Tania Grebennik

How Blockchain Can Make Crowdfunding More Secure

Today, the crowdfunding industry represents a $1 billion dollar industry that is expected to grow to $1.55 billion dollars by the year 2022 (source). Each year, the largest crowdfunding platforms host thousands of campaigns and see hundreds of millions of dollars exchange hands.

Crowdfunding has undoubtedly provided broadened access to capital and provided a viable alternative to loans and venture capital. With that being said, there are also a number of shortcomings to the conventional crowdfunding model.

In this post, we are going to explore problems around crowdfunding security and potential solutions to these problems.

Crowdfunding Today

At its core, crowdfunding relies on trust: A new company or product is being launched and the backers must put their faith in the founding team to be good stewards of their capital. Platforms try to do their best to vet teams but there they have little incentive to fix this system, as it works well for them.

There are a rising number of Kickstarter scams — and there is a less talked about problem as well. Some well-intentioned teams raise funds, start developing (or manufacturing) their product, and run into problems.

Those familiar with crowdfunding will know what happens next: delays, fewer and fewer updates to backers, and eventually an apologetic letter saying that the product can’t be provided.

Wait. So where did all of my money go?

Enter Blockchain Technology

The current crowdfunding ecosystem relies on a standard set of tools: a website, credit card payments, and email. The current system works but was not designed, from the ground up, to handle crowdfunding projects.

When things go well, there appears to be little need to improve. But when things go poorly, it becomes obvious where the current crowdfunding system is deficit. One can reimagine the crowdfunding industry leveraging the benefits of a blockchain-based solution.

Blockchain technology provides the underpinnings of popular cryptocurrencies like Bitcoin and Ether (the currency on the Ethereum network). The blockchain also provides a robust, decentralized way for information to be stored in immutable blocks — great for crowdfunding.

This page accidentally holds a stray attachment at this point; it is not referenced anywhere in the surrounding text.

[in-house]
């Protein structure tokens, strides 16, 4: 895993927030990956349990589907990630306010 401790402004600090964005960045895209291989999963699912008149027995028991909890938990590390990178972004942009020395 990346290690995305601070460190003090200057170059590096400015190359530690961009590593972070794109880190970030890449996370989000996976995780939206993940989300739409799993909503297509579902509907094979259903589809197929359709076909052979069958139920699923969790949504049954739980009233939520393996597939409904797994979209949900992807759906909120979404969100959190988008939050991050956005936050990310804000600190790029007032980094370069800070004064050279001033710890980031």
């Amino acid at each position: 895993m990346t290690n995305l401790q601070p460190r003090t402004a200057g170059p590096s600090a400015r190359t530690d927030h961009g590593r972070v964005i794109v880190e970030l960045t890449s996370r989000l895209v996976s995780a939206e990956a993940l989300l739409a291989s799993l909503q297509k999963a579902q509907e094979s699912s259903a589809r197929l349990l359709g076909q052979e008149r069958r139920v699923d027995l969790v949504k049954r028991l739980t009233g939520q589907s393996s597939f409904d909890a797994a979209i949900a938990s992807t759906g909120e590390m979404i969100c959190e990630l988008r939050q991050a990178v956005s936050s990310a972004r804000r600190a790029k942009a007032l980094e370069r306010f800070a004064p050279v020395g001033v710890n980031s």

The ledger in a blockchain system would allow for accurate record keeping of all campaign activity: before the campaign starts, during the donation period, and after the campaign is funded. This level of visibility into a project helps all parties involved, including the creators, backers, and platform administrators.

By having an immutable receipt, you can have proof of your contribution and the reward that is due to you. This is something that cannot be guaranteed by the current system.

Furthermore, using blockchain technology allows for a more seamless payment experience. Instead of requiring a credit card or debit card, a blockchain-based crowdfunding platform could support fiat payments as well as any number of cryptocurrencies. This opens crowdfunding up to any person with a digital wallet and access to the internet.

A blockchain payment infrastructure is also inherently more secure, because you are not entering your sensitive financial information into a browser. The blockchain also opens up a new world of features that are not possible today.

For instance, we can use advanced identity verification that leverages the blockchain — to ensure people are who they are they are. Blockchain identity is well-documented and provides a level of security and trust that’s not possible with today’s technology.

These features include the ability to reward helpful community members. Today, there are a niche group of “superbackers” who have backed dozens, if not hundreds, of individual projects. Superbackers are known for providing helpful comments, sharing projects within their network, and more.

A blockchain crowdfunding ecosystem could reward these superbackers by providing special rewards or micropayments. Similarly, one could build a reputation system that is secured with a blockchain — reducing the chance that both creators and backers fall prey to scam.


At Pledgecamp, we’re working hard to develop a new type of crowdfunding platform. We are building a platform where users can pay in crypto, but our team wants to go well beyond that. A key feature of Pledgecamp is Backer Insurance, a smart contract that holds the project funds in escrow until conditions are met.

Smart contracts are important because funds can be provided to campaign creators slowly, as certain predetermined milestones are met. These contracts can also be written to allow community members to be a “check” on projects. Community members themselves become a point of governance and control — again, something not possible today.

Backer Insurance builds trust between creators and backers, while also carefully tracking how funds are used, a breakthrough in the crowdfunding world. We look forward to sharing more about our platform as we get closer to our launch date.

To learn more, please visit:


The Next Generation of Crowdfunding.

Tania Grebennik

Written by


The Next Generation of Crowdfunding.

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